- The Washington Times - Monday, July 23, 2007


If a $25 million reward didn’t get anyone to betray Osama bin Laden and his comfortable underground headquarters in Pakistan’s Federally Administered Tribal Areas (FATA) along the Afghan border, who is the genius who thought $50 million might do the trick? A senior intel type, mimicking bin Laden listening to the news of the new ransom in mock horror, turns to his No. 2, Ayman al-Zawahri, “Man, now we’re in real trouble.”

There are many people, including Pakistani officers in the Inter-Services Intelligence (ISI) agency, who know where bin Laden is, protected by fiercely loyal tribal chiefs in the Hindu Kush mountain fastness. Fierce Pushtun tribesmen who populate the seven FATA territories belong to the 1 billion Earthlings who make $2 a day or less. Bin Laden is their hero, (President) Pervez Musharraf, their enemy.

Two of Pakistan’s four provinces — the Northwest Frontier Province (NWFP) and Baluchistan — border Afghanistan. Both are governed by Muttahida Majlis-e-Amal (MMA), a coalition of six politico-religious parties, admirers of the al Qaeda leader and friends of Taliban chief Mullah Omar. NWFP passed a law setting up a Taliban-style department under a cleric to enforce Islamic morality.

NWFP’s Chief Minister Akram Khan Durrani, campaigned against U.S. attacks on Afghanistan and Mr. Musharraf’s surrender to U.S. “diktats,” and won by a landslide. Public opinion polls in those two provinces have shown President Bush outvoted by bin Laden 10-to-1. Mr. Durrani had no compunction telling this reporter about his Taliban likes and American dislikes.

These widespread sentiments persuaded Mr. Musharraf to sign cease-fire agreements with tribal leaders in North Waziristan Sept. 5, 2006. The Pakistani army was to withdraw to its cantonments after losing some 700 killed and 2,500 wounded in a losing campaign conducted at the behest of his friend at the White House, widely resented by the military. In return, the tribal chiefs agreed to disarm Taliban fighters and al Qaeda operatives, and keep all troublemakers on Pakistan’s side of the border.

The compact was a sham from the get-go. The paper signed by tribal chiefs was, in effect, a deal with Taliban, whose guerrillas continued to cross the mythical border with impunity. Mr. Musharraf’s perceived weakness was rewarded with the affair of the “Red Mosque” in Islamabad. Last January, religious extremists took over a mosque and two schools that occupied two square blocks a stone’s throw from parliament and the presidential palace.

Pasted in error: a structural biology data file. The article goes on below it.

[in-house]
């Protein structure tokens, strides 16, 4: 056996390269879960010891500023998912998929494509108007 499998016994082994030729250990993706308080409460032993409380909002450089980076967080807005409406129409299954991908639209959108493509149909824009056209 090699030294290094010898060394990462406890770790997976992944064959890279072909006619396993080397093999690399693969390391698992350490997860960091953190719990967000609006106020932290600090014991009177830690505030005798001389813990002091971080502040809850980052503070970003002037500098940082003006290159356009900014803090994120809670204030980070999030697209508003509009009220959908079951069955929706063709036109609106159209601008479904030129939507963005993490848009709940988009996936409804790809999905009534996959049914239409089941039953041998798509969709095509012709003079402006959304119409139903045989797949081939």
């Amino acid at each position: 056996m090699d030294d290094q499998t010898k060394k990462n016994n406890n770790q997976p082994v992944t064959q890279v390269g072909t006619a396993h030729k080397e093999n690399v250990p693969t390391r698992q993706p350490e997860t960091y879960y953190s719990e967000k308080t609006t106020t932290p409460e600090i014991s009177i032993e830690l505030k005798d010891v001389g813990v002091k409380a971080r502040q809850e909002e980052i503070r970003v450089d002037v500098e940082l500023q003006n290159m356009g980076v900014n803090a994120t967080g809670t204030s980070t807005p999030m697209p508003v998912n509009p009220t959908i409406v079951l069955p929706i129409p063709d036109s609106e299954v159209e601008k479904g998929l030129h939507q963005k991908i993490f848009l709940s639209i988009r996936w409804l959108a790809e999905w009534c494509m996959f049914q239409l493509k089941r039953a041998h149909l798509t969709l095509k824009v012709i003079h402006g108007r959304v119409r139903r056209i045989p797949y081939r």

The ubiquitous ISI, heavily involved in domestic politics, kept tabs on the black market weaponry smuggled into the mosque compound including rocket-propelled grenade launchers, scores of boxes of grenades, anti-aircraft missiles (against helicopters), and AK-47s. Retired ISI chief Hamid Gul, fiercely anti-American, and a “strategic adviser” to MMA, praised the two brothers, both long-bearded clerics, for standing up to U.S. puppets now running Pakistan.

Religious zealots sallied out of the Red (-colored) Mosque to close a Chinese-supplied rehabilitation facility (detaining six Chinese women they accused of supplying sexual massages, embarrassing Mr. Musharraf and angering close ally China). They also vandalized video and music stores.

Finally, an exasperated Mr. Musharraf ordered the army to close the mosque and arrest the troublemakers. A 10-day siege ensued with heavy firing from both sides — and well more than 200 men, women and children killed, not the less than 100 conceded by the government. Authorities supplied 500 shrouds. The bodies were burned and buried inside the compound.